Some of us can’t remember the last time we’ve had to blow the dust off of our resumes; others have dusted them off, tuned them up, and are back in the job game. And still others are exhausted looking, hoping things will turn around soon. In our house, unemployment was an unexpected and awkward blow to my husband (who hasn’t been unemployed for any real length of time since he was teenager). However, at the same time, that space away from work provided a moment of clarity and consideration at the midpoint in his career in civilian life and at the 20-year mark in his military career. So what’s supposed to happen next? It was time to pause and think about that for a moment.
So even as unemployment was a shock to our pockets and our lifestyle, as we’ve worked to be resourceful, it was also an opportunity to reconsider how much “value” we’ve put on work, on our jobs. Not just having a job, rather how we work. Not that we don’t both need to work, it is a necessity for us. But I guess we’ve been thinking more about how we work, and how we spend our time (physical and head space) away from work. I think my husband (and a bit of his old school thinking) considered that giving 11 years to a company meant something. And I think 11 years does mean something, the question is, to whom it means something to.
I think a lot about issues of work/life balance. I have these conversations with colleagues and friends all the time. I’ve also had many conversations with my husband around these issues, and we’ve been re-evaluating this idea of how we work. It can be complicated in a culture that still places such value on what is perceived as hard work. I think balancing a full work load (in or outside the home) with personal relationships or a family is hard work. I’ve wondered over the years if we placed as much value on cultivating our personal lives, raising our children, keeping our relationships in tact, taking time out for ourselves, what difference that would make in marriage and divorce rates, education, health care, and yes, even our productivity at our jobs.
My husband and I went to a workshop a few weeks ago and the facilitator asked us: Do we feel we’re spending our time on what matters? What is the legacy of that time? What lifetime “deposits” are we making in ourselves, our relationships, our families? Those were BIG questions that moved me to think about an analogy someone shared with me years ago. When we are on our death-beds, what will be the legacy we leave: a resume and other career accolades or vibrant memorable moments we’ve shared with the people we care about? I know that’s a little disconcerting and extreme, but it puts this idea of time into perspective and it makes it much more concrete. And I think to some extent we can have both, but I also think that if we are honest with ourselves, really honest, in the quest for work/life balance, especially in our current structure of how we work, there will always be a sacrifice for one or the other—work or life. And often what I think happens to many of us is we live in the grind…and the busy of our lives is just a part of that grind. But all of that going and going changed when my husband was laid off. All of sudden there were new things to contemplate. There was a different grind. We faced new, different challenges and responsibilities. The idea of what we believed about work had forever changed.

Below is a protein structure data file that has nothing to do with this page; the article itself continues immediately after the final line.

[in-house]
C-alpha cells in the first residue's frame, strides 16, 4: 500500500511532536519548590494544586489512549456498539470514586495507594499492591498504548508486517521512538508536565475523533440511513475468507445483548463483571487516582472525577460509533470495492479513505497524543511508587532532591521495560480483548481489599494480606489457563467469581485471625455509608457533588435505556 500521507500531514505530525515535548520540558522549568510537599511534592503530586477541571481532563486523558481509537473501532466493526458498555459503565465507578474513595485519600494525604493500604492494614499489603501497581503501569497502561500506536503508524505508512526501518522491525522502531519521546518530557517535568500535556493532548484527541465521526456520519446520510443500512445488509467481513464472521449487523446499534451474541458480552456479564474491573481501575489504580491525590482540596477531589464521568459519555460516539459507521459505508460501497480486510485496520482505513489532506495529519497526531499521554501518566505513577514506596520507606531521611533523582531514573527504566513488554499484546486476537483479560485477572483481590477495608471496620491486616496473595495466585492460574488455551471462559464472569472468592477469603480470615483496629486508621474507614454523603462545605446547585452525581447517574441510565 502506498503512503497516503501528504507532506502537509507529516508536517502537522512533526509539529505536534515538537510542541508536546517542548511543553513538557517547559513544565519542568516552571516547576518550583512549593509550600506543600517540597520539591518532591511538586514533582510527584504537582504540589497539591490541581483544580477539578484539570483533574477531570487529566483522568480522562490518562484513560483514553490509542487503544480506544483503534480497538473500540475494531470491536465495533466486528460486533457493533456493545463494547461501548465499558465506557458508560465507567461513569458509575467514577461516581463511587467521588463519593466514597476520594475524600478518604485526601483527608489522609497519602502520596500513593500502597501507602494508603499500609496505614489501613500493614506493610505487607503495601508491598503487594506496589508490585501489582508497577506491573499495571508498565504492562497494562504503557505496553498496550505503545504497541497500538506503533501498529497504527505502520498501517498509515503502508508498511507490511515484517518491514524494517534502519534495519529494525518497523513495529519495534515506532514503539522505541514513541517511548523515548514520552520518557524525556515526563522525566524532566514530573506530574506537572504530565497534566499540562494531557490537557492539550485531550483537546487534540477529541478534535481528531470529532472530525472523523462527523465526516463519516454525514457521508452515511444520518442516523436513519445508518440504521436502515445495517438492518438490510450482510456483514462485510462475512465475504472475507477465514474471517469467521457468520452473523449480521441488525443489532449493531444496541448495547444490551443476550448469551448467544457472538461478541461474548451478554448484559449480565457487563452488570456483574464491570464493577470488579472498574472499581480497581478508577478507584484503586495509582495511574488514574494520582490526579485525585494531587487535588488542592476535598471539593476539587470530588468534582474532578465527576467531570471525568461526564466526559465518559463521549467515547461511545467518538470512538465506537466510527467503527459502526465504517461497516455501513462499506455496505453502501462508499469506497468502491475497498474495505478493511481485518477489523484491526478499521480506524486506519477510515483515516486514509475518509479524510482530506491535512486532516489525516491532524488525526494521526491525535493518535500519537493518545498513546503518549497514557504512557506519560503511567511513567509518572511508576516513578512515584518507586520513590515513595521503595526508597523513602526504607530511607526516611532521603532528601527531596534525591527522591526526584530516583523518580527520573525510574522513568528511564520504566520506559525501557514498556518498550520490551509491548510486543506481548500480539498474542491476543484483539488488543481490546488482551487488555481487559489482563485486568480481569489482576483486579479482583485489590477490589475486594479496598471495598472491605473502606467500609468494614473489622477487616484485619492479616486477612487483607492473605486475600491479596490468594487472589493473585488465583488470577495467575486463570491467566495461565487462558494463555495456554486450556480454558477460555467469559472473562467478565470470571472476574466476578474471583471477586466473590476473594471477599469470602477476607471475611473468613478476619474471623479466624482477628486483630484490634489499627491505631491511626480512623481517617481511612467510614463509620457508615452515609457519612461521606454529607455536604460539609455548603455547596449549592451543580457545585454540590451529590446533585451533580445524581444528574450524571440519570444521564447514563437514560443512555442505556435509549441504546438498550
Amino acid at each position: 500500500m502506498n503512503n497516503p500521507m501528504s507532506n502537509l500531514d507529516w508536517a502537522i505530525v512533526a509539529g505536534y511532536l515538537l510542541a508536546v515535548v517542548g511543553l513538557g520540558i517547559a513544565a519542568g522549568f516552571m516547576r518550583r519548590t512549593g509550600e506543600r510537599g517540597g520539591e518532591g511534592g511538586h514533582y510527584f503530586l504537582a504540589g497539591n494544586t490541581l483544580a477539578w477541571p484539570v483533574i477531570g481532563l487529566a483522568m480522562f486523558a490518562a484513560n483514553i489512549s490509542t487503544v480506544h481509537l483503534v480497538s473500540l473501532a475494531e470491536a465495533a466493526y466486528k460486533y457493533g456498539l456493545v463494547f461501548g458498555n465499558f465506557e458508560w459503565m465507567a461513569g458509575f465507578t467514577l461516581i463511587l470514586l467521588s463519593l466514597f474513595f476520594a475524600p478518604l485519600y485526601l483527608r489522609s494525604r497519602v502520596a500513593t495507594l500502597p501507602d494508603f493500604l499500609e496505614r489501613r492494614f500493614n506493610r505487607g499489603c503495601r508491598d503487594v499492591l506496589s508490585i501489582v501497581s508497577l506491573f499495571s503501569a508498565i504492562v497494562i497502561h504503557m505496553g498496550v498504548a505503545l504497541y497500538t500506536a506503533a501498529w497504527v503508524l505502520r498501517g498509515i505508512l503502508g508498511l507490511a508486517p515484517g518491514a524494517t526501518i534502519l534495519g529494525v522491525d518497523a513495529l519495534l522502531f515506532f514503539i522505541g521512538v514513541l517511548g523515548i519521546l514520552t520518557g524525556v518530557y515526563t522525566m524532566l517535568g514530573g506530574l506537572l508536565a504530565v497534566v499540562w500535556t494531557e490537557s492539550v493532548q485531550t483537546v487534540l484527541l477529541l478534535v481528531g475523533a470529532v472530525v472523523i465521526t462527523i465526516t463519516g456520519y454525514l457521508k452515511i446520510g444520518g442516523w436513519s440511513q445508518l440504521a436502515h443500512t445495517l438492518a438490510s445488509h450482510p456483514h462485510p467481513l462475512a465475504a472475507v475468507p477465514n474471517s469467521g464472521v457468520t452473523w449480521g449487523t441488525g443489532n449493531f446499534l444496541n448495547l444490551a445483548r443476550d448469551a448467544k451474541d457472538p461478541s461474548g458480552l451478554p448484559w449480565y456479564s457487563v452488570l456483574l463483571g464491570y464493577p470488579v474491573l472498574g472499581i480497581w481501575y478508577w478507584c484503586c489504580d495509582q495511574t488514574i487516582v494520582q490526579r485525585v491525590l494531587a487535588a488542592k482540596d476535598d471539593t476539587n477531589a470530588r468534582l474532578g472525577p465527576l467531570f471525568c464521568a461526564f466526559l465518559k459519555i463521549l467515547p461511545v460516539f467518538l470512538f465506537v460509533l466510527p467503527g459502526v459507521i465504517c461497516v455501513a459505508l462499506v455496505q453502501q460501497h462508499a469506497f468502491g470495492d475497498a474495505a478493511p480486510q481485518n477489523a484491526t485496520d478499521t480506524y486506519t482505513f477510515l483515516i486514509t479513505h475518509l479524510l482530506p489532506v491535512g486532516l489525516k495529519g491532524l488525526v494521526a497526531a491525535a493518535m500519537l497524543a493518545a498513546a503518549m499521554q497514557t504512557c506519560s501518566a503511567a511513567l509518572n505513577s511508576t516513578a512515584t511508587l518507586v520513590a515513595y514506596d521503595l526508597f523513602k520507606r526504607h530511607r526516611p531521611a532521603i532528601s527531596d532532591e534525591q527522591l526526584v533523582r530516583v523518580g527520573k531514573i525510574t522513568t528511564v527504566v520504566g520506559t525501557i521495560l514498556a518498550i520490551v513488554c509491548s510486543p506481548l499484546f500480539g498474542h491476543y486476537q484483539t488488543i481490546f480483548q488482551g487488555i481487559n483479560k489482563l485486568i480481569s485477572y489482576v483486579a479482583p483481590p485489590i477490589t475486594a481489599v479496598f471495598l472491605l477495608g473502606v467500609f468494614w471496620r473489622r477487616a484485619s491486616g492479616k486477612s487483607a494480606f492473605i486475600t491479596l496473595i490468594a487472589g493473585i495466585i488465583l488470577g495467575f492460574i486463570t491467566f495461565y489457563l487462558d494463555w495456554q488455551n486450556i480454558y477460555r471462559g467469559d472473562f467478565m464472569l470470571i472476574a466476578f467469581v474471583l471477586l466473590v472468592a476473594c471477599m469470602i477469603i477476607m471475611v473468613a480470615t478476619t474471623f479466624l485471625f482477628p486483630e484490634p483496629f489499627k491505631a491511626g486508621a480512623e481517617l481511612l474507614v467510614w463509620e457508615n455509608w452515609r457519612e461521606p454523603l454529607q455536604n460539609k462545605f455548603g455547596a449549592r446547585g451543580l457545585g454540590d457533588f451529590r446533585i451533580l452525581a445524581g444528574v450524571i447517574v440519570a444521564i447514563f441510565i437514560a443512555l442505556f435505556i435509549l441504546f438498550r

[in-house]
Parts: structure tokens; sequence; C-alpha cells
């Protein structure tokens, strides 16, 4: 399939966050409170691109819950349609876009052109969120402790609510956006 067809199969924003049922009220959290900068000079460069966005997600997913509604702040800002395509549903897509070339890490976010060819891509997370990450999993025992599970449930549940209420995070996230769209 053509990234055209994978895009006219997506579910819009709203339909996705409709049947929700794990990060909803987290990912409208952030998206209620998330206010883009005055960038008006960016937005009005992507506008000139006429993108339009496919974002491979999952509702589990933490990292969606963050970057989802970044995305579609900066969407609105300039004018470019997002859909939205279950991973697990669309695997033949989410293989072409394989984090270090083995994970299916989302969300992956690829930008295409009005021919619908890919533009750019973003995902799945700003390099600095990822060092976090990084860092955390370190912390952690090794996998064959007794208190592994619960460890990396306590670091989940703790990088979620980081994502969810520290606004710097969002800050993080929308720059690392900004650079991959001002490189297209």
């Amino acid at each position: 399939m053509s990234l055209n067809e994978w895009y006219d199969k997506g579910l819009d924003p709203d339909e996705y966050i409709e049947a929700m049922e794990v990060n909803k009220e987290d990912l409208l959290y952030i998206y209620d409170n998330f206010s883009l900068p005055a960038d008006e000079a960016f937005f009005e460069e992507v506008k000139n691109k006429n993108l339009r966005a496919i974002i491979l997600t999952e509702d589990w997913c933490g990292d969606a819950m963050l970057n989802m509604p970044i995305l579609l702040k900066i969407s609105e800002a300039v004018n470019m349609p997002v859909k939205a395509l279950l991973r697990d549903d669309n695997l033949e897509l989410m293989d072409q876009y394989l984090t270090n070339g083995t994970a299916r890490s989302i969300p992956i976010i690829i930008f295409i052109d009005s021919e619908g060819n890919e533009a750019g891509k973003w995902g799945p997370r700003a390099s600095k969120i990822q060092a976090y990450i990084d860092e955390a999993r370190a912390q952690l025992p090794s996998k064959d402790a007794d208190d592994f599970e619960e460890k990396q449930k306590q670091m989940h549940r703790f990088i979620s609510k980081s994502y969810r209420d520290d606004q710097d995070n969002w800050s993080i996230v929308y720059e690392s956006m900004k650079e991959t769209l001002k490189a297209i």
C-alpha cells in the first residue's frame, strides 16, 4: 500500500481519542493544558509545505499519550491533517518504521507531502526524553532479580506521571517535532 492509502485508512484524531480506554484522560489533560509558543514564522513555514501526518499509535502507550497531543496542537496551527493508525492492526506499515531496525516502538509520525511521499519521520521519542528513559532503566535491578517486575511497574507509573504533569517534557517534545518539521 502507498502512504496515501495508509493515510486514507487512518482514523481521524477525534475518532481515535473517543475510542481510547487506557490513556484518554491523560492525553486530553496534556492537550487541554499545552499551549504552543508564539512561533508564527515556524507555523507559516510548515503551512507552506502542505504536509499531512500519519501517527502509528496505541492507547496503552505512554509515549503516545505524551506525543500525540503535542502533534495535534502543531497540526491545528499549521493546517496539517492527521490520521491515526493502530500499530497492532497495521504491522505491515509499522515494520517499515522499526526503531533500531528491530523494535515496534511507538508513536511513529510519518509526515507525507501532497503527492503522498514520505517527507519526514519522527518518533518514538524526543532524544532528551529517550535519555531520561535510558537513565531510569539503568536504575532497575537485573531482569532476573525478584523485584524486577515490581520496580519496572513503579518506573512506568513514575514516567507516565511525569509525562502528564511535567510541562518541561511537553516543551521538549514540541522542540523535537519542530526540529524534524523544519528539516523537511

As the kids of “Baby Boomers”, my husband and I bought into our parents’ approach to work and labor, a steadfast work ethic without any room to breathe. But in our contemporary lives, what we had to remind ourselves was that our parents had “jobs” so that we could pursue careers, and there is (or should be) a difference in that “work”. With technological advances, now more than ever before, the children of “Boomers”, the thirty and forty-somethings, ideally should have much more wiggle room in how we want to work, where we want to work, and even when we want to go into the office. The challenge is finding a company, a career that embraces that balance of work and life. Unfortunately, that kind of reality is still out of reach for many of us. However, I do think that more and more job seekers who are either unemployed or looking to change jobs or careers are thinking about their approach to work and how work fits into their lives rather than the other way around (work dictating their lives).
Though the shift is slow, I see glimpses of the most creative, entrepreneurial, and resourceful job seekers creating their work, and determining how much time they will spend on that work. In this new day of unemployment, I think more and more professionals looking for work or changing careers are weighing the benefits and consequences of certain jobs, the costs to their relationships, friendships, marriages, and families, and looking to create work environments that allow for healthy personal lives.
And while that proverbial paycheck is still the grand motivation for many, I’ve personally noticed a slight (and endearing) shift in my husband. He still wants a “big” paycheck and is willing to work hard for it, but I’ve also noticed how thoughtful he’s become about the time we spend with each other and the time we spend with the kids. I think the “time off” from work was a moment to consider how little time we had to devote to family when both of us were in our “daily grind”. So while we can’t just give up the grind exactly, we can look at work/life balance differently, with a new perspective, and with the commitment to all of what’s important. We can’t all just only work, can we?